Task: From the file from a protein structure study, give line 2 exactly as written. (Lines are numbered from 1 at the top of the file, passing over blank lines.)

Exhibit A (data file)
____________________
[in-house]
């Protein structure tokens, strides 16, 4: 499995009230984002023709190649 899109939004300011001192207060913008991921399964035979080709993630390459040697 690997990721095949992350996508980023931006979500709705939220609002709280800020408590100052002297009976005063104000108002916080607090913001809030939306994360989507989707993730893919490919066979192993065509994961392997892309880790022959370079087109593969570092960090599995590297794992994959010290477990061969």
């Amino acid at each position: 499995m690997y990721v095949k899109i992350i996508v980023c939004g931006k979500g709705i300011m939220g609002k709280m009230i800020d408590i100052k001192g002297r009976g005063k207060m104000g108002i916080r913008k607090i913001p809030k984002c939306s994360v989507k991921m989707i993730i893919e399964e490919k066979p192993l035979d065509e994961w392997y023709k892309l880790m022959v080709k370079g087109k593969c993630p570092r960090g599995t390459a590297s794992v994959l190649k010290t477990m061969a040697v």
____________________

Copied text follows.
């Protein structure tokens, strides 16, 4: 499995009230984002023709190649 899109939004300011001192207060913008991921399964035979080709993630390459040697 690997990721095949992350996508980023931006979500709705939220609002709280800020408590100052002297009976005063104000108002916080607090913001809030939306994360989507989707993730893919490919066979192993065509994961392997892309880790022959370079087109593969570092960090599995590297794992994959010290477990061969």